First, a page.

If you are interested in exploring both the history of Ireland and the Irish outdoors, look no further.
Here at ConnollyCove, we have created this guide on historic walkways around Ireland which we think you should explore: North to South.
Causeway Coast Way
This walkway is located in County Antrim. It takes you up the North Coast, offering views of cliffs, beaches, harbours and many historic landmarks. The landmarks you will encounter while exploring this region are: The Giants Causeway, Carrick-a-Rede Rope bridge, Dunluce Castle, and Dunservick Castle. The route is roughly 33 miles and starts at Portstewart and ends at Ballycastle.
One of the historic landmarks that you will pass during your travels is the Giants Causeway. Living here is the legend of giant Fin MacCool.
It is said that the columns and rocks were once a path across the North Channel to Scotland. Finn MacCool built this path after accepting to fight the Scottish Giant Benandonner. There are two versions of this legend:
- In the first version, Finn defeats Benandonner
- The second is more interesting… Finn discovers that Benandonner is much larger than him and hides. Finn’s wife then dresses him as a baby. Then, when Benandonner sees the size of the baby, he assumes Finn must be a gigantic giant and runs away. While retreating, destroys the causeway so Finn could not follow him.
While visiting, you will see the ‘Giant’s Boot’. Said to have been lost by Finn when he ran to hide from Benandonner.
There are similar columns across the sea at the Scottish coast.
Check out the history and legends behind his medieval castle at:
Dunsevick Castle- One of the five Great Royal Highways of ancient Ireland
This castle is situated near the village called Dunseverick and the Giant Causeway.
It is recorded at St Patrick, Patron Saint of Ireland, visited this castle in the 5th Century. Here, he baptised a man called Olcán who later became a Bishop of Ireland.
In 1642 the castle was destroyed by General Robert Munro. Today, only the ruins of the gatelodge remain.
The Mourne Mountains are located in County Down. Many hikers enjoy visiting the Mourne Mountains, there are many different paths to choose from. The highest peak is Slieve Donard which is 853 meters high.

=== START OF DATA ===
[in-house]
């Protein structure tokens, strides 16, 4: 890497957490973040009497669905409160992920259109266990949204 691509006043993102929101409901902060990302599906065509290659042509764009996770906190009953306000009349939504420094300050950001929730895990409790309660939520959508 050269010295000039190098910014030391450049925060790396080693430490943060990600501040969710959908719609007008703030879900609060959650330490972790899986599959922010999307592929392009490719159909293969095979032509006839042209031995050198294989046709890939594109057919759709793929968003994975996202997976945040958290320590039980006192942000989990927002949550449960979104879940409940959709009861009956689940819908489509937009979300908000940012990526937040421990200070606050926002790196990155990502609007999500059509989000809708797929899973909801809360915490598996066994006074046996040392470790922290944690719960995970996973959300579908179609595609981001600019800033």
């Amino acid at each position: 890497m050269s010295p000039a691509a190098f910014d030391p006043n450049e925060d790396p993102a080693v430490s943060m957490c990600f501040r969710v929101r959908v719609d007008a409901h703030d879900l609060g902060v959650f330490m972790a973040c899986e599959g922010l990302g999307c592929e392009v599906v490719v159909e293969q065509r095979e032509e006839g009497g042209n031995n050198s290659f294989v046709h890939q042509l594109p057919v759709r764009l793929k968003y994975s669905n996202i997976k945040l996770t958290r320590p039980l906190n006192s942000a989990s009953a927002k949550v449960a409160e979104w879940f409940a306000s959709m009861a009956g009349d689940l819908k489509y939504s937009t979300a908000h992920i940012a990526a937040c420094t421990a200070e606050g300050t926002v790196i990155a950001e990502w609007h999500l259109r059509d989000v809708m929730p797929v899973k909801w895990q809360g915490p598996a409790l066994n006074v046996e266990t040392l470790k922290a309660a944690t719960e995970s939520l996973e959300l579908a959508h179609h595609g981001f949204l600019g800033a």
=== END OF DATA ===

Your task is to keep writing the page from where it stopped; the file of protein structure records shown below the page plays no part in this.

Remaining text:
This area is full of history and legend. With its rich history and natural beauty, it is no surprise that C.S Lewis took much inspiration from the area.
History and Legend
There is deep history and many legends in this area of Ireland. We have listed some of the most interesting:
St Patrick’s Stream:
It is said that Saint Patrick’s banishing of the snakes in Ireland took place in the Mourne Mountains. He spent much time here converting the local people to Christianity. There is a small stream which is named after him. A rock along the stream bank is said to have embedded, an impression of his hand, from when he drank the water from the stream.
This is a big granite boulder which rests on Slieve Martin. It is said that our giant, Finn Mac Cool threw it from the opposite side of Carlingford Lough at an enemy.
Deirdre of the Sorrows
Conchobar mac Nessa King of Ulster wanted to have a woman, Deirdre, as his wife as she was the most beautiful. He captured her and hid her in the slopes of Slieve Gullion. However, she met another and fell madly in love with a young warrior called Naoise.
They fled away from Conchobar. However, he found Deirdre and convinced her to marry him after having someone kill Naoise. Deirdre hated him, in an attempt to stop her hatred of him, Conchobar offered her the man who killed Naoise.
It is said Deirdre died of heartbreak. It is said that from the two graves grew two trees, they grew and became so intertwined that nothing could come between them, symbolic of their everlasting love.
Near the dam, in the trees, it is said that an Irish Chieftain is buried and haunts the land.
Jenny Black’s Hill
Beware Jenny Black’s tricks, it is said that she enjoyed tricking travellers. An infamous witch lived here. The hills were covered with an enchanted forest, full of evil spirits, devils and hobgoblins. She was burned at the stake for her wrongdoings, however, it is still said that she haunts the hill in the form of a white hare.
Lough Shannagh- ‘Lough of the Fox’
I is said that a hunter called Sheelagh was on a hunt in the Mournes. She found a fox and chased it. She was too fast for the rest of the hunt to keep up with her. It became cloudy and visibility dropped.
The fox ran into the lough and the woman on her horse followed. She tried to escape but only sank lower with her horse. It is said that when the mist closes in, like it did that day, you can see the woman on her horse haunting the area, repeatedly chasing the fox into the lough.
The Ice House
An igloo-shaped building. It was built in the 1840s and was used by the Annesley family to store ice. The ice would have been collected and stored here during winter to last the rest of the year. It was restored in 1996 by The National Trust.
The Brandy Pad
Today a popular route for hiking, in the 1800s a popular route for smuggling items. It was used for smuggling many goods from the coast, such as: coffee, tea, silk and brandy. It was said that they would have crossed the Bloody Bridge to access the mountains.
The Mourne Wall
The wall started to be built in 1904 and took 18 years. It is 3 meters high and runs for 22 miles across the 17 peaks in the mountains. If you follow the mountain you are guaranteed a difficult journey, full of stunning scenery.
Hill of Tara
Located in County Meath, surrounded by natural beauty. It is an amazing place for people to explore Ireland’s history while enjoying the outdoors. The area is full of monuments and myths.